The Rise of Insect-Sized Robot Spies – Taking Espionage to Another Level

Remember the start of 2010? Only ten years have passed since 2010, but technology continues to evolve at an explosive rate. Back then, Instagram, Uber, and Tinder were yet to exist; Elon Musk’s Tesla was a mere concept; and the jury was still out on Pluto.

Going by recent trends, the next decade is set to take human civilization to the next level. One of these changes is expected to emerge in the form of insect-sized robots. 

What are Insect-Sized Robots and What can They Do?

If the Internet is of any indication, we are getting closer to the insect-sized robot spies, made by none other than the Pentagon. Those who watched Tom Cruise’s Minority Report can get the gist of it. These robots are effectively the advanced form of modern drones.

As you can expect, these will play a pivotal role in surveillance – record sounds, and take photographs discreetly. Many believe that the Israeli military is working on a similar product, which is increasingly raising fears about corporate espionage in the next few years. It remains to be seen how privacy is affected by these “insects”.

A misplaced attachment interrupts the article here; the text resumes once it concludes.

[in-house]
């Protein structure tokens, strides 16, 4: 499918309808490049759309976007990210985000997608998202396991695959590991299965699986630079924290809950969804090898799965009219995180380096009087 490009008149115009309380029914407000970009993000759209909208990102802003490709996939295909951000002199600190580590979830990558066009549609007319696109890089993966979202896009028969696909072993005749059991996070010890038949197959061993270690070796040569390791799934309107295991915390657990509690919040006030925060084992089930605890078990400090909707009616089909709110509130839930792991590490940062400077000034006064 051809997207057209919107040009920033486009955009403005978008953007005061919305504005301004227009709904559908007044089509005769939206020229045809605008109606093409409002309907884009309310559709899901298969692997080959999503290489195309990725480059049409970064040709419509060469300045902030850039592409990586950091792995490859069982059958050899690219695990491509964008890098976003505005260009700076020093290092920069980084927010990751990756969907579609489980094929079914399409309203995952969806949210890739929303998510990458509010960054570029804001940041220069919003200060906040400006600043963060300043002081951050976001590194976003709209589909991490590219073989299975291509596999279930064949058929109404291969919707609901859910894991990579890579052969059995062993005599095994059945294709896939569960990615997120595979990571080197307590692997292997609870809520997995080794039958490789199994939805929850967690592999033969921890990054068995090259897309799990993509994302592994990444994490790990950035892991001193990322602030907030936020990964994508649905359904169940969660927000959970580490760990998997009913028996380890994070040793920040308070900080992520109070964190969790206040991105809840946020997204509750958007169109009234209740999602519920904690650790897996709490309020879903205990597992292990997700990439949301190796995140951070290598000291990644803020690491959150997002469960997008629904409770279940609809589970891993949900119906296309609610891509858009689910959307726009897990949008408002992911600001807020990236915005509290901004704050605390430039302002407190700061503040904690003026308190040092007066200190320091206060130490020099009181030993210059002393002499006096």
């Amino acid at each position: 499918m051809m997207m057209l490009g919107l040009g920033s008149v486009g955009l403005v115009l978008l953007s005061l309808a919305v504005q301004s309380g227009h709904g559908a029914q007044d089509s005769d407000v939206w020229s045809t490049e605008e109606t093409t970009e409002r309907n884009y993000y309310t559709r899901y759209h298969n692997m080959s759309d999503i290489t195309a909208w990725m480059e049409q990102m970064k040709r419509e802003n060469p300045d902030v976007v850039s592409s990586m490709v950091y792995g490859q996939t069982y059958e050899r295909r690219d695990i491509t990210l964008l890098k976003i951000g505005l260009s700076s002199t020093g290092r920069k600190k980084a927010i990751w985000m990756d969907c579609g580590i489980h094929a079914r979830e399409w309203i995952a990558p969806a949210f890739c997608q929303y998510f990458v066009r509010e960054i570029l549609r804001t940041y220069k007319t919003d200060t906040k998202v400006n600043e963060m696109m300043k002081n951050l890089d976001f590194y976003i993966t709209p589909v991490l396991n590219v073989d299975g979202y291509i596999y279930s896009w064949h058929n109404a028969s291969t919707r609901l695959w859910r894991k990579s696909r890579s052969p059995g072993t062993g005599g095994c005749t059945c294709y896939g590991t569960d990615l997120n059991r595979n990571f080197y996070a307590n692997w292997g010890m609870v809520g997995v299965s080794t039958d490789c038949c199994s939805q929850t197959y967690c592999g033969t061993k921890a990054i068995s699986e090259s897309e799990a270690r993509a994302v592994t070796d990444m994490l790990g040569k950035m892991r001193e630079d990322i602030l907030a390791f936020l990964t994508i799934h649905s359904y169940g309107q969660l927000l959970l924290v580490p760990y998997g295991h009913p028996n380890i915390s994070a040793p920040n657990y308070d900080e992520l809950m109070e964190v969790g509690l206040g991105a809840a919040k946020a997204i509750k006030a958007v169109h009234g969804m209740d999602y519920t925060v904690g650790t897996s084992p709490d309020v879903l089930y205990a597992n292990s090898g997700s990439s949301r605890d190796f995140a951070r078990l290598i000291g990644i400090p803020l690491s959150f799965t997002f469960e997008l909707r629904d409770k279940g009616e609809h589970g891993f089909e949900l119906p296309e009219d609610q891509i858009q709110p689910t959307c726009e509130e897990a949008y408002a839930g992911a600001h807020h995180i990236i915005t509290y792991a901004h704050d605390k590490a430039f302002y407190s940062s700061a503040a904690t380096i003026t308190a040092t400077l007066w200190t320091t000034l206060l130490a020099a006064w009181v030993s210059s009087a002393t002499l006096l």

Technology Behind Insect-Sized Robots

Insect-sized robots rely on micro solar cells along with the energy scavengers techniques. The latest technological advancements in low-power sensors, microelectromechanical systems (MEMS), piezoelectric actuators, and additive manufacturing have led to more R&D on insect-sized robots.

These robots require ultra-low power processors, similar to those that are being used in a wide range of IoT devices. The GAP8 processors are a good example of what is required for insect drones. They rely on a great deal of AI, particularly ML algorithms like convolutional neural networks, allowing them to navigate and distinguish objects and shapes like real insects. Some of the more advanced ones use a combination of neural networks and radar.

RoboFly – A Robot That can Fly without Support

The University of Washington designed RoboFly, one of the most realistic versions of a robotic insect that can fly over both water and land surfaces. A small photoelectric panel is attached to it, which offers all the energy it requires for flying. This drone receives the energy from a laser that is fired from the ground – not from the sun. RoboFly is slightly bigger than a normal fly and weights around 190 mg. At the moment, it is one of the rare insect-sized robots that can fly without a cable.

Final Thoughts

The upcoming decade promises to be an exciting one as more advanced forms of these robots are released. It will be fascinating to observe how these robots can change the espionage industry and influence politics around the world.